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Angelica Victoria

San Jose, Costa Rica HACU International Conference

I was selected by TRIO SSS and International Programs to participate in the Hispanic Association of Colleges and Universities (HACU) conference. I was too excited to meet the girls who were going with me and to find out what's going on in Costa Rica. We arrived at San Jose Costa Rica airport and we took a taxi. I felt that I needed to protect the young girls that were with me and I decided to sit in the front with the driver. When we were close to the hotel the taxi driver asked us, “What kind the event are you guys going to attend?” and then he said, “Someone important is coming because there’s a lot of security!” I said to myself, "Maybe a lot of international students are coming." However, I was wrong: there were presidents of Latin America, including the Mexican president. The soldiers and guards wear uniforms of different colors and their dogs were also different. I was inundated with a lot of emotions because we were guests at the same hotel.

Our first day we took a tour of Universidad de Iberoamerica (UNIBE). I was surprised that the students speak English and Spanish. UNIBE has a large amount of American students in health sciences and an excellent medical program. Something that stuck in my mind was to see the wonderful comrades and student relationships. It seems that everyone enjoys school. UNIBE medical school has an intense training for hospital interns. One intern is dedicated to only ONE patient. I found it very interesting that Costa Rica doesn't have many major accidents, and most patients go to the hospital due to an illness. Another interesting fact is that 70% of the students go to study abroad and they love coming to the USA.

We also visited the Universidad Latina de Costa Rica: they offer Science and Technology programs. Both universities are officially recognized in different countries and both are very selective on their admissions. The students need to pass a test and then an interview with the faculty. Both schools are very serious and mentioned that they want only students who are committed to work hard and participate in activities, sports, and study abroad. Amazing that those three are mandatory for the students! They select students who do not want to stop learning and who are willing to leave their comfort zone. At this event I met Dr. Higgs, the CSUMB Vice President of Student Affairs.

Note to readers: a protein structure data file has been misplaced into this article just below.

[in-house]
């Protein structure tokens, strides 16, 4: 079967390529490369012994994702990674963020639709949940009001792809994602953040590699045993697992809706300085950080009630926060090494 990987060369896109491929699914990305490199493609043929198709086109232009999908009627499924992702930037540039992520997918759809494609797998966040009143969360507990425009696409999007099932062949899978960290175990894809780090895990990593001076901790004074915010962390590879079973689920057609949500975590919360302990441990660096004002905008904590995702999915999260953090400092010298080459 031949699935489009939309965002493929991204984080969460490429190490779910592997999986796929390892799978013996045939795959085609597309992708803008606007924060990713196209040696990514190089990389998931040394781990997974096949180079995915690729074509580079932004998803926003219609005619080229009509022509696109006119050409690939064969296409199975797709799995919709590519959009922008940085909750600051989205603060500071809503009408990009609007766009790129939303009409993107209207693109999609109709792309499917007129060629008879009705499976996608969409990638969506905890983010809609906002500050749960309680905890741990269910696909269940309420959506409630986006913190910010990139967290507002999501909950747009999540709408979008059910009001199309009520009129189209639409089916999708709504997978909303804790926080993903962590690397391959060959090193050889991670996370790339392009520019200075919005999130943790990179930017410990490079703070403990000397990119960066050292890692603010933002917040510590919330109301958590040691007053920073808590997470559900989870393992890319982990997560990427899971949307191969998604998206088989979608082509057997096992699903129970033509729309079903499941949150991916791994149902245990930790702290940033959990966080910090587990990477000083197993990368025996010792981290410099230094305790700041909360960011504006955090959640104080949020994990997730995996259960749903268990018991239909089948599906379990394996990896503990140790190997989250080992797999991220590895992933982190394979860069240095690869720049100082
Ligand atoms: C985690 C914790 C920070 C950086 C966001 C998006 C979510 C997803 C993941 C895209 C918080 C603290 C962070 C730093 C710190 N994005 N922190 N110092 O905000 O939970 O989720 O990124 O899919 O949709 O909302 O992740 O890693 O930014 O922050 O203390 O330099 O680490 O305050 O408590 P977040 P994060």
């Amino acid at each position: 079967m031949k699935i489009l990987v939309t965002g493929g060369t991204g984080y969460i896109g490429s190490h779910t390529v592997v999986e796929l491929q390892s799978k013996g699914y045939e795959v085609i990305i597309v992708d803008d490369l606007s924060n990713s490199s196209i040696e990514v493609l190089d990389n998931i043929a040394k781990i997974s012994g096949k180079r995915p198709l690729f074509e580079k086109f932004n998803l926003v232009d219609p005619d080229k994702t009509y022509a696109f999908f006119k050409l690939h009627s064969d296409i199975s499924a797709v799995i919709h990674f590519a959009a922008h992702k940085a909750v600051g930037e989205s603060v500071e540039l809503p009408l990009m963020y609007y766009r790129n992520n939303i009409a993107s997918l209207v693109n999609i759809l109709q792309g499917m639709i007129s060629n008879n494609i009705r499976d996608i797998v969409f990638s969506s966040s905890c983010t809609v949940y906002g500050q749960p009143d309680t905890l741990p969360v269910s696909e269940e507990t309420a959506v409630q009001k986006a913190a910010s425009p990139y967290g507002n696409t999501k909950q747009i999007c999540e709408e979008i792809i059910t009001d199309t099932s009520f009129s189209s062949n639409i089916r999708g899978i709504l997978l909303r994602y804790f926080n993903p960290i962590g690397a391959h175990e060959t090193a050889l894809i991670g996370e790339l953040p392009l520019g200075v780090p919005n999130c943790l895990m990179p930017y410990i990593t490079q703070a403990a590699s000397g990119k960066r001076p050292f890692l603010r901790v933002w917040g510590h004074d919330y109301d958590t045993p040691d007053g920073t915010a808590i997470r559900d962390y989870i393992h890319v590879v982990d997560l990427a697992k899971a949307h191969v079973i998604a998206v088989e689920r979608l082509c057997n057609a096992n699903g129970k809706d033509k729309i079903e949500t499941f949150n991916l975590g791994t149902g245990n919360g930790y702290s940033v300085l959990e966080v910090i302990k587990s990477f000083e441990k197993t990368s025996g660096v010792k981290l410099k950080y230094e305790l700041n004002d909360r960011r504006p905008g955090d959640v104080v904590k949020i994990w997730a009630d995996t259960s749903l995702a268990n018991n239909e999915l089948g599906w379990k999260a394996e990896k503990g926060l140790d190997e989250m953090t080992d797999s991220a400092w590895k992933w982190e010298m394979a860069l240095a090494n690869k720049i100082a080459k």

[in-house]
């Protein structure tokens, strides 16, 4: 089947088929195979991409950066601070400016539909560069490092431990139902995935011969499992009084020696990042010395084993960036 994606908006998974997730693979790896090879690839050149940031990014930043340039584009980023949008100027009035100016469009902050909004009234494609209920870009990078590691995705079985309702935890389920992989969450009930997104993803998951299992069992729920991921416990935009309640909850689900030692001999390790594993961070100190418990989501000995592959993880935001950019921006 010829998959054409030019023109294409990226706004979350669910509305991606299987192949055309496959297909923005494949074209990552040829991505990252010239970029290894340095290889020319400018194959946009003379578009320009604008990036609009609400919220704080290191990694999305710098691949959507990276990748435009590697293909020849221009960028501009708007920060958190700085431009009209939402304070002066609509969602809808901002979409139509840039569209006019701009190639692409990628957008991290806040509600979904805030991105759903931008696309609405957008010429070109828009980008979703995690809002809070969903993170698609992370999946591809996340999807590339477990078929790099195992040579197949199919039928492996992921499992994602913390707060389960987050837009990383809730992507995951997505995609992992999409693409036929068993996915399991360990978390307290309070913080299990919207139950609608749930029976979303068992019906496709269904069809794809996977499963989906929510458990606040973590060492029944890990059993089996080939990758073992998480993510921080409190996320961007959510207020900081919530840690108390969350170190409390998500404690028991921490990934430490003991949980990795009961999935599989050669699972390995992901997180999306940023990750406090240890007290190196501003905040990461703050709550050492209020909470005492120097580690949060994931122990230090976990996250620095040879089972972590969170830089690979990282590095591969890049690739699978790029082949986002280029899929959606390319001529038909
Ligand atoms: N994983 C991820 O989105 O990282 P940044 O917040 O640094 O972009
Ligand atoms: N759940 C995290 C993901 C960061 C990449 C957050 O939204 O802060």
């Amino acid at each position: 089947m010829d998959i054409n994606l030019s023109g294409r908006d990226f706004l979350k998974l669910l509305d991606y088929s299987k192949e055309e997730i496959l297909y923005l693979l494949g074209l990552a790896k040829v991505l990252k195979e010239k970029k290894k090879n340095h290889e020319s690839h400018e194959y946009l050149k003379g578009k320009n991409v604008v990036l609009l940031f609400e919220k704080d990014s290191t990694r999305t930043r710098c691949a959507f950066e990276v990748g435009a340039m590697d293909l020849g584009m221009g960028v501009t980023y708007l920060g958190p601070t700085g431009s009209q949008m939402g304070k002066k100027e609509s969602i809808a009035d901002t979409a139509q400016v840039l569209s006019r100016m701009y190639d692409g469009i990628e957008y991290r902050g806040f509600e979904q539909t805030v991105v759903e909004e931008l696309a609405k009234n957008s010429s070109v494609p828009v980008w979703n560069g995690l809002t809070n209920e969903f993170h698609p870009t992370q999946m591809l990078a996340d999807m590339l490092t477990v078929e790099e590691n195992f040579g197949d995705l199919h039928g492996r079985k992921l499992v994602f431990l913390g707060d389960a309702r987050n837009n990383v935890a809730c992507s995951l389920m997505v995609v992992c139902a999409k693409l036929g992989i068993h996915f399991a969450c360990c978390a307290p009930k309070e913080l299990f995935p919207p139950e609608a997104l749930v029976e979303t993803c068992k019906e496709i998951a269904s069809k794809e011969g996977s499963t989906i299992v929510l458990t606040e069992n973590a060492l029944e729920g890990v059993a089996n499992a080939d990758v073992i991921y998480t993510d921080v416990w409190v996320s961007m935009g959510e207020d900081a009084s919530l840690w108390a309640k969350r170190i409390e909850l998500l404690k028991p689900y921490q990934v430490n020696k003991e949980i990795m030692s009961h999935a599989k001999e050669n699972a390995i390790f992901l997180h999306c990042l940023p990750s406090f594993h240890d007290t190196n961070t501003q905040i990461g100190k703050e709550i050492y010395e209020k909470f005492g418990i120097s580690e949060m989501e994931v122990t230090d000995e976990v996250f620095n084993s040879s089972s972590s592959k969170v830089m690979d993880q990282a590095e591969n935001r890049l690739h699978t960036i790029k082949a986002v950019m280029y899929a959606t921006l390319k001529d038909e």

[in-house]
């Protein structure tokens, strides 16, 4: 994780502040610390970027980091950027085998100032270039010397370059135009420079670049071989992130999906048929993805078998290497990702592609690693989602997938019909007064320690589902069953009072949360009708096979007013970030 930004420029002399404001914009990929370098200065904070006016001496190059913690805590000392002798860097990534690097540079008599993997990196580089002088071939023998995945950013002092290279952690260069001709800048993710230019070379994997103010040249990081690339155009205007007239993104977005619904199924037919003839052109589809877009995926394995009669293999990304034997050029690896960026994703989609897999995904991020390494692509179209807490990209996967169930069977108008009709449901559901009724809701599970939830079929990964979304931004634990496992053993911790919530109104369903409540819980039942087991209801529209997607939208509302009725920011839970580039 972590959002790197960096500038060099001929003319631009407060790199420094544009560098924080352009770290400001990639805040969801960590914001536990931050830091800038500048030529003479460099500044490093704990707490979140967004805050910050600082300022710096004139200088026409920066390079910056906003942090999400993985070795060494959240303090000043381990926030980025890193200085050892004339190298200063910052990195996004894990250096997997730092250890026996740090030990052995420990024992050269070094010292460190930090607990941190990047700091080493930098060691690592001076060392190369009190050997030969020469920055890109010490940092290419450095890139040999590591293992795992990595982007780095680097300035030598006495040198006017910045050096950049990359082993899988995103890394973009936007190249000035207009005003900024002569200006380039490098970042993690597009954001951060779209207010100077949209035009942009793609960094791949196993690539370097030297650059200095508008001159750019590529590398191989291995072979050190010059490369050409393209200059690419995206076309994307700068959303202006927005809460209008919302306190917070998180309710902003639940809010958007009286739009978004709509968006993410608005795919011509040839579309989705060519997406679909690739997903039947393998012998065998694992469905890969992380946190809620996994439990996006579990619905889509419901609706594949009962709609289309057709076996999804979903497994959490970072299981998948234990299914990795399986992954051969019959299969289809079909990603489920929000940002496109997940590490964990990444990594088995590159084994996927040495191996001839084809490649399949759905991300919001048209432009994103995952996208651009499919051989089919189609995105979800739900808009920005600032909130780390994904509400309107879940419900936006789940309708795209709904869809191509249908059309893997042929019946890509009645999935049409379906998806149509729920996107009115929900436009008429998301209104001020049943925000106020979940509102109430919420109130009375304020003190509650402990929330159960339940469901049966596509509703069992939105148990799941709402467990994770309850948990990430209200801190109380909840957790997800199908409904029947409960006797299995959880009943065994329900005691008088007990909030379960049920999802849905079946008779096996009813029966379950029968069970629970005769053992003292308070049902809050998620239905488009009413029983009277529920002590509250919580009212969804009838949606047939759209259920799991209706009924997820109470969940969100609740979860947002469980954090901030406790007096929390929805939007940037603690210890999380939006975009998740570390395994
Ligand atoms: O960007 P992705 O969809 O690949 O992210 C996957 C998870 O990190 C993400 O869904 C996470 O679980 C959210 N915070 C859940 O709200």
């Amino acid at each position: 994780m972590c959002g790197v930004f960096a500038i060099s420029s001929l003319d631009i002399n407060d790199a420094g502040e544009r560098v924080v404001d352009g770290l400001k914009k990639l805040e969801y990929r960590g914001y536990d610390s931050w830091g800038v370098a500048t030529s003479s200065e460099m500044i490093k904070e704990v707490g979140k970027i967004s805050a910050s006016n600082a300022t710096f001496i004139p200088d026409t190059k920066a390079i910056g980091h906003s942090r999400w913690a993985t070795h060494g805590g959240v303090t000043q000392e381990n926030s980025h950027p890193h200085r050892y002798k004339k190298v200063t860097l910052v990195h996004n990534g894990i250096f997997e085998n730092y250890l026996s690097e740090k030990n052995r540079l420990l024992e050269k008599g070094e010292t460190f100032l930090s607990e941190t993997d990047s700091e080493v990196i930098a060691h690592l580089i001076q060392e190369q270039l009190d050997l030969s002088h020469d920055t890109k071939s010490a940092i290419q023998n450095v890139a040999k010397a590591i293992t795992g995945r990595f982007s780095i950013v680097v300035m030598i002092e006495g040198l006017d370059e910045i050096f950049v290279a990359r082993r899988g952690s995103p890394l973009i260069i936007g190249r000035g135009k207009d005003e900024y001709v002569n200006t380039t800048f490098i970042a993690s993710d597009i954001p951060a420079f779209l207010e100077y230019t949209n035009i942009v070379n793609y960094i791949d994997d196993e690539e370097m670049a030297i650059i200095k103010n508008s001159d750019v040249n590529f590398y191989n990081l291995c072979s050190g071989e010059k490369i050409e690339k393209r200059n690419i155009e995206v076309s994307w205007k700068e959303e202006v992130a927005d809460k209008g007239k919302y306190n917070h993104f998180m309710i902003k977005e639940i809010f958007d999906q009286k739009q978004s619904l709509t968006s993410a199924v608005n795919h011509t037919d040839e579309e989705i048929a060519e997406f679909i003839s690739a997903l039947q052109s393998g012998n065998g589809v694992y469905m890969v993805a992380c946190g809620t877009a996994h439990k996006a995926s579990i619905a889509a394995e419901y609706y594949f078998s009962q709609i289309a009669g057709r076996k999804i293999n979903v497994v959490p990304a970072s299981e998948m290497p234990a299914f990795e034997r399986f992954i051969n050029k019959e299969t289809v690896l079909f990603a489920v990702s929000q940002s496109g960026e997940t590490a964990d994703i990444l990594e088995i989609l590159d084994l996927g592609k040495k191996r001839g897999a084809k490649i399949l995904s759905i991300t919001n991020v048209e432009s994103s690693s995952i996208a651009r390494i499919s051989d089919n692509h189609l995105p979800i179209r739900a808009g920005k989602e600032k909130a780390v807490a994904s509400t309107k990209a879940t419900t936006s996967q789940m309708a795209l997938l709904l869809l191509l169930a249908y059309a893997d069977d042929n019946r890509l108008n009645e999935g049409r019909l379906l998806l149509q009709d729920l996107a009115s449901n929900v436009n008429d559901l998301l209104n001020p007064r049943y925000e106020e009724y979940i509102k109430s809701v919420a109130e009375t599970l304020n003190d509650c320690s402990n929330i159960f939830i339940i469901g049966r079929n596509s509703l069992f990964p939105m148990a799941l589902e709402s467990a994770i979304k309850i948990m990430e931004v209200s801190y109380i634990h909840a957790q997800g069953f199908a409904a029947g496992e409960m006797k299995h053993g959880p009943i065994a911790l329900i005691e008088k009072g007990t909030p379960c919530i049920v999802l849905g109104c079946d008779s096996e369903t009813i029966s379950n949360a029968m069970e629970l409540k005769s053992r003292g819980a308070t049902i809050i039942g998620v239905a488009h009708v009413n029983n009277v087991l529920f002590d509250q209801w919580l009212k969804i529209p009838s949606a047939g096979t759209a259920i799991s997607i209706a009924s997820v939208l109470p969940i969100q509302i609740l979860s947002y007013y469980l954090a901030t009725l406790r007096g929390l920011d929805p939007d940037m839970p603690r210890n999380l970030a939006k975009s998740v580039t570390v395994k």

The inauguration was incredible and very inspirational. This time I met the CSUMB President Dr. Ochoa. This is my second year at school and I finally met him in Costa Rica. During the dinner we were announced and we screamed very excited to hear our beloved school name: "CSUMB from California!!" and suddenly a young woman smiling and jumping told us that she is a CSUMB alumna. She works at the Embassy in Costa Rica. I was very touched to see someone with the same background – Hispanic and First Generation – enjoying life and success after graduation.

One thing that I brought with me is the importance of study abroad. I witnessed Costa Rican students’ interaction and collaboration, I felt that it is very easy for them to listen, guide, and provide positive feedback during their homework. Costa Rica faculty take it very seriously to send their students to have experiences and live in other communities because they return with a different personality.

In conclusion, I learned that I can help during my professional career to encourage students with disabilities to go for study abroad also. I met a woman from Washington D.C. and an international counselor from UC Berkeley and both told me that any arrangements start with the support of disability resources. I came home with many different points of view about solving things that before seemed impossible. It was a short trip with a huge amount of experiences and positive conversations with people from different countries. In my opinion, a student must continually grow professionally. Therefore, having the experience to talk with people with different cultures and backgrounds brings more empathy, sensitivity, and enthusiasm, and more likely inspiration for others to learn from me.

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